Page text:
A EOG-based switch and its application for “start/stop” control of a wheelchair
Li Y., He S., Huang Q., Gu Z., Yu ZL.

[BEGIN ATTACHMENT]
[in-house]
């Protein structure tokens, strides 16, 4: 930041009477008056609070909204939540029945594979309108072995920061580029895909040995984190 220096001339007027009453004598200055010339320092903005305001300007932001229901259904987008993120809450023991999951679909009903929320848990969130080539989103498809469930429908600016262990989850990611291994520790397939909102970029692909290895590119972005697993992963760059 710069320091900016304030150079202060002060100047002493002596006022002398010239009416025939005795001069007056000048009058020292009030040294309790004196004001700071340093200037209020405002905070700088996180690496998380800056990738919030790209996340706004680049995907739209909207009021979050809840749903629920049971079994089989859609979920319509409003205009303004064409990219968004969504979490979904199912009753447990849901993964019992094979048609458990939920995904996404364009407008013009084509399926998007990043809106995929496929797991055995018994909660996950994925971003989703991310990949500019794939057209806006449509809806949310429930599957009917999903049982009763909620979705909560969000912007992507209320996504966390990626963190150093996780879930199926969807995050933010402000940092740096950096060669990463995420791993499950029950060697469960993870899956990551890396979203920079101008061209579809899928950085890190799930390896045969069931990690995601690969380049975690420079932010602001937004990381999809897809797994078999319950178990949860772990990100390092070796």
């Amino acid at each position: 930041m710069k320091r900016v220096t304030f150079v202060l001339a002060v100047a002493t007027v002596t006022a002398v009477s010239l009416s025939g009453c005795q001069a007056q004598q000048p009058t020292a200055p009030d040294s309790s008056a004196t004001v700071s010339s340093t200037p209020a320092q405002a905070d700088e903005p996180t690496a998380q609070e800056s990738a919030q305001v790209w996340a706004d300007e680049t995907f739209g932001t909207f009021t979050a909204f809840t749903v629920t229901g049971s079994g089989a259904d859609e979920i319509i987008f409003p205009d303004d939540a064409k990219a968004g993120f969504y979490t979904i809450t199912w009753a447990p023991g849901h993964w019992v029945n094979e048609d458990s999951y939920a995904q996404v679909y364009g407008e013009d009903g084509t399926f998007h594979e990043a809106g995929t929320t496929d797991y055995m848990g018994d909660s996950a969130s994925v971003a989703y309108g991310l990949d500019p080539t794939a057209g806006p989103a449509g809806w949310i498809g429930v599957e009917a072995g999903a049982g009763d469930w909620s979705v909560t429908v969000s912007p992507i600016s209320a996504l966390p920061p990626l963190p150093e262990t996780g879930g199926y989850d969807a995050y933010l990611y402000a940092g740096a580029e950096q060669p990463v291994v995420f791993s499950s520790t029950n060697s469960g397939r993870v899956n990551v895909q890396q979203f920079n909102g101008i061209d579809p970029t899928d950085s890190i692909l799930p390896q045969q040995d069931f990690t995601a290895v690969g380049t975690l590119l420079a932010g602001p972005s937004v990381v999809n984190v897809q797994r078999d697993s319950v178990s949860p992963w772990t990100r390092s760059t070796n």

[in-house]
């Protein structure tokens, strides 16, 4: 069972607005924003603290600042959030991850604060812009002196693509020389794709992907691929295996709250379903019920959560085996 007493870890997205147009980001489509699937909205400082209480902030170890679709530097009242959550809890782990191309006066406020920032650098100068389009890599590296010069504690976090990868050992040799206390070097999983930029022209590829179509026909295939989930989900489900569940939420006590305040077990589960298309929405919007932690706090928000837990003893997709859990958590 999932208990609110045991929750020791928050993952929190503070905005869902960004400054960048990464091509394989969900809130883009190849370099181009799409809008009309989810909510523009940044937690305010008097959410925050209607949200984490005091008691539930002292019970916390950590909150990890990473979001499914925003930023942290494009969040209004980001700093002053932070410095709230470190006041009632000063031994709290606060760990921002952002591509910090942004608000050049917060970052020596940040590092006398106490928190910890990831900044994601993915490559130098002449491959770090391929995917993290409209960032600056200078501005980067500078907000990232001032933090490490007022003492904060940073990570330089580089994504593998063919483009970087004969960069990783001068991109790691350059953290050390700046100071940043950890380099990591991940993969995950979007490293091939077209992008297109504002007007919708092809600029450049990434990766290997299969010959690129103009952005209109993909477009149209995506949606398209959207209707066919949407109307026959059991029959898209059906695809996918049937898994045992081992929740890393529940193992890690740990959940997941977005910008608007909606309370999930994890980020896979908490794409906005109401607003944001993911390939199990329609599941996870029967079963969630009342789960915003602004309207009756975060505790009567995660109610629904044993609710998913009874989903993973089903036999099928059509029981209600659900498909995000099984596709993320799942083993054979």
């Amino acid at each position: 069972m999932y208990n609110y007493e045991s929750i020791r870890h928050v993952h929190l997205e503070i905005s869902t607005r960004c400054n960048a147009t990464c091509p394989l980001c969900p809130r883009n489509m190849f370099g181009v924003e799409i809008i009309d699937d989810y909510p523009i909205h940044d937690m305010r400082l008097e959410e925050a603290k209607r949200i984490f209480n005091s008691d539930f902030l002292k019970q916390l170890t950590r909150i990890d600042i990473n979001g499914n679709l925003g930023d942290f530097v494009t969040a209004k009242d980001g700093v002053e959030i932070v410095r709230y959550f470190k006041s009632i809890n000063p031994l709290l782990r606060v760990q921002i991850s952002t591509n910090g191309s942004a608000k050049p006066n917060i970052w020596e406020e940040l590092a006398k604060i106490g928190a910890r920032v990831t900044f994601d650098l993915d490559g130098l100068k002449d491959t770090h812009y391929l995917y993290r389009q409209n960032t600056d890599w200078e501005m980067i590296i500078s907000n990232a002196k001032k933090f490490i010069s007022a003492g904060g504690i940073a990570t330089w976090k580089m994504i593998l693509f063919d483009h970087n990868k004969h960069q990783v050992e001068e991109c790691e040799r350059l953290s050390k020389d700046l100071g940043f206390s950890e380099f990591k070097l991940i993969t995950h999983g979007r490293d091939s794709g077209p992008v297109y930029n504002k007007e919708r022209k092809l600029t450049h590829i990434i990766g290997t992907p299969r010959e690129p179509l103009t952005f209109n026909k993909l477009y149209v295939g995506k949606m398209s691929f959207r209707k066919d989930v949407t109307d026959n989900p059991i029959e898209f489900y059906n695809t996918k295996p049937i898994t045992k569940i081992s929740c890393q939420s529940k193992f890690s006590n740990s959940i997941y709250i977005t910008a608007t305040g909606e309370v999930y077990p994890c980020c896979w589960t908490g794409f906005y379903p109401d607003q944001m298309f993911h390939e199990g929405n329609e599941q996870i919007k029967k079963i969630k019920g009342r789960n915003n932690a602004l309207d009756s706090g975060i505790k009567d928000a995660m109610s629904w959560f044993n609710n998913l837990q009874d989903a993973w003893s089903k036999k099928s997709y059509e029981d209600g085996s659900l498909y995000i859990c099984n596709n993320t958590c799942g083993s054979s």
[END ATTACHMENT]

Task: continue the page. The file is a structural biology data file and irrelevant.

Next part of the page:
Biological signals, including electroencephalography (EEG) and electrooculography (EOG), are often used to develop switches, which represent a class of typical asynchronous human–computer interfaces (HCIs) in which control and idle states need to be distinguished based on a criterion. Determining a satisfactory criterion for rapid and accurate discrimination between control and idle states remains a challenging issue, as EEG signals are highly noisy and nonstationary, and EOG signals are highly affected by unintended/spontaneous eye movements. Therefore, most existing EEG- or EOG-based switches are characterized by disadvantages of long response times (RTs) or high false positive rates (FPRs). The primary contribution of this work is the development of a novel EOG-based switch design, in which a visual trigger mechanism is introduced to guide the users’ blinks and to assist in detecting blinks. Specifically, the graphical user interface (GUI) includes a switch button that flashes once per 1.2 s. The user is instructed to blink synchronously with the flashes of the switch button to issue an on/off command while a single-channel EOG signal is collected. A waveform detection algorithm is applied to the ongoing EOG signal, which discriminates the intended and unintended blinks mainly based on the synchrony between the blink and the switch buttons flash. Once an intended blink, i.e., a blink corresponding to a button's flash, is detected, the system issues an on/off command. As one application, the proposed EOG-based switch is used to produce start/stop commands for a wheelchair. Several online experiments were conducted with ten healthy subjects. An average accuracy of 99.5%, an RT of 1.3 s for issuing a switch command in the control state, and an average FPR of 0.10/min in the idle state were achieved. The experimental results therefore demonstrate the effectiveness of the single-channel EOG-based switch.